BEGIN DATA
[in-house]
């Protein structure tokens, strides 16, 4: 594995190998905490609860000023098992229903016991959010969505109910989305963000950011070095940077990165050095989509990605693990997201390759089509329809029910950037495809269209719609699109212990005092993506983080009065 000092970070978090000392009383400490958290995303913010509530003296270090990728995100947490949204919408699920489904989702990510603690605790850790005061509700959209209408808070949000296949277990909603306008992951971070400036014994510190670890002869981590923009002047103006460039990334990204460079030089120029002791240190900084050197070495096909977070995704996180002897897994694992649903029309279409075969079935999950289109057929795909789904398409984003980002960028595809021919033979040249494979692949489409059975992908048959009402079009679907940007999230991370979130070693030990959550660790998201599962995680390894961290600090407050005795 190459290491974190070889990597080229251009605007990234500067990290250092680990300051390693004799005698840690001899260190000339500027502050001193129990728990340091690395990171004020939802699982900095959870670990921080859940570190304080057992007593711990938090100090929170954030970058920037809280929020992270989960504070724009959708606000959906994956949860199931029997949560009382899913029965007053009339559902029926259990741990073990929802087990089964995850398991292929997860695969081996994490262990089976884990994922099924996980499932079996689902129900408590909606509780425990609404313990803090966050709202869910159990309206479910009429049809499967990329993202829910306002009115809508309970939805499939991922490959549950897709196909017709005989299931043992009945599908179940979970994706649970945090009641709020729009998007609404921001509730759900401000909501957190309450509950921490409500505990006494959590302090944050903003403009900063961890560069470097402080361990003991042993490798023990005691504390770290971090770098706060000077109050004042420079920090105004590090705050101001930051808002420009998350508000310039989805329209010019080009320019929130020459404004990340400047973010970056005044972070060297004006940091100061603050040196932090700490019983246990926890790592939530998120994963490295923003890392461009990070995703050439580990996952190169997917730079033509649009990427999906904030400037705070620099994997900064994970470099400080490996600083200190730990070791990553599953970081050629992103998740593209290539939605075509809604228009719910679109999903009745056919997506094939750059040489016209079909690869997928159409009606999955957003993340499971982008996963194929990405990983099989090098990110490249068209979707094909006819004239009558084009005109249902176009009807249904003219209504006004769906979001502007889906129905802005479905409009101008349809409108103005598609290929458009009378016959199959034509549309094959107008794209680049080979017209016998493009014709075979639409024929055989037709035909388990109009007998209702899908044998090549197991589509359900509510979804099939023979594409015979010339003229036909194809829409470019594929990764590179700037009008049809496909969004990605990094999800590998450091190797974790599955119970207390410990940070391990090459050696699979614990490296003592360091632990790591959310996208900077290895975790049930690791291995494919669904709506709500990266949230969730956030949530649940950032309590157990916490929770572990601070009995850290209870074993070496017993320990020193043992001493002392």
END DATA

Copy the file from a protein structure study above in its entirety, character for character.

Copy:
[in-house]
């Protein structure tokens, strides 16, 4: 594995190998905490609860000023098992229903016991959010969505109910989305963000950011070095940077990165050095989509990605693990997201390759089509329809029910950037495809269209719609699109212990005092993506983080009065 000092970070978090000392009383400490958290995303913010509530003296270090990728995100947490949204919408699920489904989702990510603690605790850790005061509700959209209408808070949000296949277990909603306008992951971070400036014994510190670890002869981590923009002047103006460039990334990204460079030089120029002791240190900084050197070495096909977070995704996180002897897994694992649903029309279409075969079935999950289109057929795909789904398409984003980002960028595809021919033979040249494979692949489409059975992908048959009402079009679907940007999230991370979130070693030990959550660790998201599962995680390894961290600090407050005795 190459290491974190070889990597080229251009605007990234500067990290250092680990300051390693004799005698840690001899260190000339500027502050001193129990728990340091690395990171004020939802699982900095959870670990921080859940570190304080057992007593711990938090100090929170954030970058920037809280929020992270989960504070724009959708606000959906994956949860199931029997949560009382899913029965007053009339559902029926259990741990073990929802087990089964995850398991292929997860695969081996994490262990089976884990994922099924996980499932079996689902129900408590909606509780425990609404313990803090966050709202869910159990309206479910009429049809499967990329993202829910306002009115809508309970939805499939991922490959549950897709196909017709005989299931043992009945599908179940979970994706649970945090009641709020729009998007609404921001509730759900401000909501957190309450509950921490409500505990006494959590302090944050903003403009900063961890560069470097402080361990003991042993490798023990005691504390770290971090770098706060000077109050004042420079920090105004590090705050101001930051808002420009998350508000310039989805329209010019080009320019929130020459404004990340400047973010970056005044972070060297004006940091100061603050040196932090700490019983246990926890790592939530998120994963490295923003890392461009990070995703050439580990996952190169997917730079033509649009990427999906904030400037705070620099994997900064994970470099400080490996600083200190730990070791990553599953970081050629992103998740593209290539939605075509809604228009719910679109999903009745056919997506094939750059040489016209079909690869997928159409009606999955957003993340499971982008996963194929990405990983099989090098990110490249068209979707094909006819004239009558084009005109249902176009009807249904003219209504006004769906979001502007889906129905802005479905409009101008349809409108103005598609290929458009009378016959199959034509549309094959107008794209680049080979017209016998493009014709075979639409024929055989037709035909388990109009007998209702899908044998090549197991589509359900509510979804099939023979594409015979010339003229036909194809829409470019594929990764590179700037009008049809496909969004990605990094999800590998450091190797974790599955119970207390410990940070391990090459050696699979614990490296003592360091632990790591959310996208900077290895975790049930690791291995494919669904709506709500990266949230969730956030949530649940950032309590157990916490929770572990601070009995850290209870074993070496017993320990020193043992001493002392």